A recent case has highlighted that a competent Bank’s Monitoring Surveyor (BMS) is vital to the success of a construction project. A BMS can help determine a project’s success by following certain processes correctly. Conversely if a BMS ignores such processes, this can prove disastrous to the outcome of a project.
This was demonstrated in the recent case of Lloyds Bank plc v McBains Cooper Consulting Ltd (October 2015) where both personnel at the bank and the BMS probably lacked experience in dealing with an ill prepared and overly optimistic borrower.
In this case the BMS breached the retainer by failing to properly forecast and adequately report cost overruns on variations to the building contract. The funding facility required from the bank was also insufficient due to the misreporting by the BMS of what exactly should be included in the facility. No allowance was made for costs such as interest and professional fees or for the prolongation costs as a result of delays. The bank were ultimately forced to terminate the loan to stem the flow of losses sustained by them and sued the BMS for breach of retainer and negligence.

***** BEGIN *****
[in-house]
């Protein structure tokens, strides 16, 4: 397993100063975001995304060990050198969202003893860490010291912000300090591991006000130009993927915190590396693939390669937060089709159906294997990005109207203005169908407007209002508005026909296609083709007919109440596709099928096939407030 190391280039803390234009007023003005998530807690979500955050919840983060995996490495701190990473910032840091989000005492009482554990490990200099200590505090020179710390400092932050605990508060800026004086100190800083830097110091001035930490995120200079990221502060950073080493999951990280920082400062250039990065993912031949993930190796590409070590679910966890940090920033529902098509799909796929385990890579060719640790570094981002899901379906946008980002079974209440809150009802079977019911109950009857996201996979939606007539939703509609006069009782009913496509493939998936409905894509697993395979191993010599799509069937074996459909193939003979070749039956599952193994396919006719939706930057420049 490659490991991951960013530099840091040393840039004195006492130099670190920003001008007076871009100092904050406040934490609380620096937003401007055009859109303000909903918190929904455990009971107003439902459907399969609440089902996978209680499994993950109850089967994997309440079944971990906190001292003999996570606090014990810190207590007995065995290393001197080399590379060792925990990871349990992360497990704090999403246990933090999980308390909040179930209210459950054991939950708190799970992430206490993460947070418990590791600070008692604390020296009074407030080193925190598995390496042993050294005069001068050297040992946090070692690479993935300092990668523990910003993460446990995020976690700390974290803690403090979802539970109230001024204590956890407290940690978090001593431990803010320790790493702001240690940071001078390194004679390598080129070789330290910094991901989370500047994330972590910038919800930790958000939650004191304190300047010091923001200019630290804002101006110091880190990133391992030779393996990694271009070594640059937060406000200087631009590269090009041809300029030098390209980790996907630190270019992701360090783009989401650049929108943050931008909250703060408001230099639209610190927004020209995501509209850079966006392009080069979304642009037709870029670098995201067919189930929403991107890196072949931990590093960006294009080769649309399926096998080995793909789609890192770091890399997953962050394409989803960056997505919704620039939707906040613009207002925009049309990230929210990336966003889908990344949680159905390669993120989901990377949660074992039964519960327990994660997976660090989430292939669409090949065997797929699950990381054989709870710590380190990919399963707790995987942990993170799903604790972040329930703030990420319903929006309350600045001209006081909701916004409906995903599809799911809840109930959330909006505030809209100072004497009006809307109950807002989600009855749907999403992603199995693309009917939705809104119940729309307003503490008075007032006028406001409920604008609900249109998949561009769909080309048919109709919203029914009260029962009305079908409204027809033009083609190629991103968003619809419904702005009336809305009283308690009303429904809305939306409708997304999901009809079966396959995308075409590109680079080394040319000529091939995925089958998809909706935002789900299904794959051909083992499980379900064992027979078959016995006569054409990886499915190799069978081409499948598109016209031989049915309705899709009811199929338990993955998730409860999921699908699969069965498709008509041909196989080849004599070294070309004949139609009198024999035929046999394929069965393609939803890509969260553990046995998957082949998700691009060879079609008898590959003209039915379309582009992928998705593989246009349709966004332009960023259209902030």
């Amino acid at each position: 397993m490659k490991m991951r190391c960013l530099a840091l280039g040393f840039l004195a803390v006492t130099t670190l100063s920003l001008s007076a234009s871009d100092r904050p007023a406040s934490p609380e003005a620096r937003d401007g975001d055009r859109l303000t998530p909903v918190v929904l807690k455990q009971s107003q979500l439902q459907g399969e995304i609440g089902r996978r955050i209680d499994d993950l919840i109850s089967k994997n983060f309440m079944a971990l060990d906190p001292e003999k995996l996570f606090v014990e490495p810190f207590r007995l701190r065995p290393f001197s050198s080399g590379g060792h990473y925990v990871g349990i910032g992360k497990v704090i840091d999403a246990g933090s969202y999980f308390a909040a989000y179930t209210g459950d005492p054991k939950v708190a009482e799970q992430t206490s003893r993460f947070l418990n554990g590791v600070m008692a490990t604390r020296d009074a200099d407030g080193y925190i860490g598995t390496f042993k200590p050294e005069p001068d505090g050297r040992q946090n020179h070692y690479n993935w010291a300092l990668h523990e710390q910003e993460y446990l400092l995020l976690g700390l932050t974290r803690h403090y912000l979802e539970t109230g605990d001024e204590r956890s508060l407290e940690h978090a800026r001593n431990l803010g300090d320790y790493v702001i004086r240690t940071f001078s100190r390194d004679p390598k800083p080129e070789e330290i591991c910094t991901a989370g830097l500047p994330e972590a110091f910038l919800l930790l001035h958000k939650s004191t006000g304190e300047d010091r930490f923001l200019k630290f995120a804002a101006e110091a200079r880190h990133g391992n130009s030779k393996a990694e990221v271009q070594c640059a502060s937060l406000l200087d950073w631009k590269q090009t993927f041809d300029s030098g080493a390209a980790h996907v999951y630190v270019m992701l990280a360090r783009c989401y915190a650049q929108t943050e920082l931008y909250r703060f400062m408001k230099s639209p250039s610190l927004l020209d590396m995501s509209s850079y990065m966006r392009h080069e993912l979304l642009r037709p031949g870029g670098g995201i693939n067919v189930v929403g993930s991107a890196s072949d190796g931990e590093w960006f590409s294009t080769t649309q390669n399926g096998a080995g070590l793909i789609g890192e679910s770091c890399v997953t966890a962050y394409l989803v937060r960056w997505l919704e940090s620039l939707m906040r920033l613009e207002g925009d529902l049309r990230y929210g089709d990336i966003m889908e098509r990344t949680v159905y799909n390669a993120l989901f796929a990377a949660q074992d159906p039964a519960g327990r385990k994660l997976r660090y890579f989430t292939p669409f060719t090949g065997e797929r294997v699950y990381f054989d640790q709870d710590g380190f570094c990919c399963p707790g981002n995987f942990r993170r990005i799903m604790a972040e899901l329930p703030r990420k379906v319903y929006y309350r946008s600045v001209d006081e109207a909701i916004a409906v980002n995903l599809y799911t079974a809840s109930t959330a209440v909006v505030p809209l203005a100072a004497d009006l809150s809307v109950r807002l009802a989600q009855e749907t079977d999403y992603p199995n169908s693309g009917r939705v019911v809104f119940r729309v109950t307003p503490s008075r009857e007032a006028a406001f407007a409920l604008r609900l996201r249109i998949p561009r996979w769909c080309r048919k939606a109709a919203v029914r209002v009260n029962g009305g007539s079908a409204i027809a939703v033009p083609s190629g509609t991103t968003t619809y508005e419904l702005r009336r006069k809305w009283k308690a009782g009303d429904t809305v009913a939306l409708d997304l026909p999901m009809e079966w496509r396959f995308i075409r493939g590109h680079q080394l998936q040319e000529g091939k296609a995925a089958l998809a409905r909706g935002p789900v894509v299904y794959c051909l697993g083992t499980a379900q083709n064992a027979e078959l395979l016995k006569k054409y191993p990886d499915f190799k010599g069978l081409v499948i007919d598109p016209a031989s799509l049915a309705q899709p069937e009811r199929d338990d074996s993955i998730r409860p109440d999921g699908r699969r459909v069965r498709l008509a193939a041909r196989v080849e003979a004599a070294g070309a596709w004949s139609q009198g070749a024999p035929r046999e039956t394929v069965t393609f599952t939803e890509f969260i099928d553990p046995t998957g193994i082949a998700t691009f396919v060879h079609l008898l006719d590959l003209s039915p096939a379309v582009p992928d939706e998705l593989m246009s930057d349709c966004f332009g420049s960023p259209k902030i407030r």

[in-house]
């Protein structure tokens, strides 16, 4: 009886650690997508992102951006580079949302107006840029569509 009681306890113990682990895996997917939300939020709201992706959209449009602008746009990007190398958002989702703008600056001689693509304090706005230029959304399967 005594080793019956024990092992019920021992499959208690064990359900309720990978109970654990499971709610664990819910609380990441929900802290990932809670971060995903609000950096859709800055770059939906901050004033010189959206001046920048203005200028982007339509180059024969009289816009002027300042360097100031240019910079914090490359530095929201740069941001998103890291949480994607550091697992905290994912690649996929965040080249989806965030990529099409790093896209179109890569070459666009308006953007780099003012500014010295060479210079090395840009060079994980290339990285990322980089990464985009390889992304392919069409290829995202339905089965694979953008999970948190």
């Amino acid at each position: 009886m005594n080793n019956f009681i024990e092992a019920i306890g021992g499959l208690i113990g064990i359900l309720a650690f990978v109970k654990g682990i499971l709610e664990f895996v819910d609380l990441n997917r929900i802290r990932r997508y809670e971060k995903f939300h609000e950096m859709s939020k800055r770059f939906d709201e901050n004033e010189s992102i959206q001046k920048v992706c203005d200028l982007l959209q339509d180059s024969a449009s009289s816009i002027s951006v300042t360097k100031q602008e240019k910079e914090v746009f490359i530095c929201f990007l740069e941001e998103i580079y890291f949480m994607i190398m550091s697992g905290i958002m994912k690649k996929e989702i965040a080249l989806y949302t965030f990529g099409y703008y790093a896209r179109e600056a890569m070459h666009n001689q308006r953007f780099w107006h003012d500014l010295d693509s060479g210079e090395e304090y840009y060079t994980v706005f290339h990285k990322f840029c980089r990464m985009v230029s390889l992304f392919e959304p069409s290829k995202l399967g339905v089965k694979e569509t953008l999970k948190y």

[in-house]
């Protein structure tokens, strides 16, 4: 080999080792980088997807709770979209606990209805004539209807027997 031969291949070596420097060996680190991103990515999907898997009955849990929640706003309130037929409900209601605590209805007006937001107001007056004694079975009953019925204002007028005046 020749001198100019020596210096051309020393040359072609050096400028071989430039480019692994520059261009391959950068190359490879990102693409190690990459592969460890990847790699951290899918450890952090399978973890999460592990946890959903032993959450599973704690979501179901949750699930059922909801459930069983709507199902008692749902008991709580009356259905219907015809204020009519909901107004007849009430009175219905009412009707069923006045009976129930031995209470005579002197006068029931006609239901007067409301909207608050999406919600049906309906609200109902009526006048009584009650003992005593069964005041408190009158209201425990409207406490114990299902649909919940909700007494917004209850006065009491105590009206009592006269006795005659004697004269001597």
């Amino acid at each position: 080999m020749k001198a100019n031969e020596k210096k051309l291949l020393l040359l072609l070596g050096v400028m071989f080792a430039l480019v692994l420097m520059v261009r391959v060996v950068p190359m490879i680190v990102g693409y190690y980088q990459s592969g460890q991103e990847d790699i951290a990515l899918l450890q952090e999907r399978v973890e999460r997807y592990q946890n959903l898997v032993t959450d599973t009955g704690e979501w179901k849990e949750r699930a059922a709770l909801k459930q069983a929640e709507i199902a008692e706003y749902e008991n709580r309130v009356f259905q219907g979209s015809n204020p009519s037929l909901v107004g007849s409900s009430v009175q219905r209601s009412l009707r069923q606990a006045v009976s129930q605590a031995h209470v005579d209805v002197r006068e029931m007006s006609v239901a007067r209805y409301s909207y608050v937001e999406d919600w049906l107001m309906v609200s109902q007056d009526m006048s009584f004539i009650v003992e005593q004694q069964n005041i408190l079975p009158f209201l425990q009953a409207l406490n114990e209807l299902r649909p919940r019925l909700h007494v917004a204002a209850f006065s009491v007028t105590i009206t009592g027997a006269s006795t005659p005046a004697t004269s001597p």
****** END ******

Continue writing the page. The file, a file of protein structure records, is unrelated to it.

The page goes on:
However, despite the clear negligence of the BMS, the bank was also found to be contributorily negligent because it had failed to respond in the correct manner to the progress reports. The bank had bizarrely failed to provide the BMS with a copy of the facility letter, so the BMS was unaware of the actual level of the facility. The court also believed that the BMS was negligent in part here because it did not request a copy of the facility letter. We all may jest at these incredulous facts but we have to remember that this actually happened.
There were, of course, the inevitable causational issues that troubled the court on whether the negligence caused the shortfall in the construction completion costs that fell outside the agreed facility with the borrower. The judgment on this was that the bank had to bear a third of the losses – an expensive lesson to learn.
This case highlights how vital a competent BMS is to the success of a project, and also what can go wrong if the key relationship between bank and BMS does not function as intended.
Lessons learned from this case are:
- Be sure that both parties are clear on the scope of the facility letter and, whilst it may sound trite, read it and do not assume it will mirror previous projects
- Adhere to the regular site visit programme stipulated by the lender
- Do not authorise drawdowns that aren’t included in the facility without first seeking prior approval from the lender
- Highlight cost overruns and make efforts to ensure the lender understands the reality of those overruns
For more information on this topic or any construction related issues please contact Karen Elder at Beswicks Legal on 01782 205000 or email@example.com